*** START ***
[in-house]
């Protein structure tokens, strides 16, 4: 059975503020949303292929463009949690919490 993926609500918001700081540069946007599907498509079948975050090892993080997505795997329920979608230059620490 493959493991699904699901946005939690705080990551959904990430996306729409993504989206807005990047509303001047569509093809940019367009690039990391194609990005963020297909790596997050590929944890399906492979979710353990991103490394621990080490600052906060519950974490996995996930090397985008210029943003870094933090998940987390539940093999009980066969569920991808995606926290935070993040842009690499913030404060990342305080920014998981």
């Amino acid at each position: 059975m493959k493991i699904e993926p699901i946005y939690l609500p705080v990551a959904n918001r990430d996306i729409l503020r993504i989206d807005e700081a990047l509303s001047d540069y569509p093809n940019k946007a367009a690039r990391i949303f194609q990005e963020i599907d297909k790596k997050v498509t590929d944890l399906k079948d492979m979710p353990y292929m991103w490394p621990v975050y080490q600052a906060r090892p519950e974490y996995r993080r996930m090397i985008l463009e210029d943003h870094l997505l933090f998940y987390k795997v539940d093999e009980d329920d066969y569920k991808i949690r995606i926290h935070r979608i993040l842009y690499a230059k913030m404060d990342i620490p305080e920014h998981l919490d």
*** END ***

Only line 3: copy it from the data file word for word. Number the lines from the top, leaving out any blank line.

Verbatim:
């Amino acid at each position: 059975m493959k493991i699904e993926p699901i946005y939690l609500p705080v990551a959904n918001r990430d996306i729409l503020r993504i989206d807005e700081a990047l509303s001047d540069y569509p093809n940019k946007a367009a690039r990391i949303f194609q990005e963020i599907d297909k790596k997050v498509t590929d944890l399906k079948d492979m979710p353990y292929m991103w490394p621990v975050y080490q600052a906060r090892p519950e974490y996995r993080r996930m090397i985008l463009e210029d943003h870094l997505l933090f998940y987390k795997v539940d093999e009980d329920d066969y569920k991808i949690r995606i926290h935070r979608i993040l842009y690499a230059k913030m404060d990342i620490p305080e920014h998981l919490d």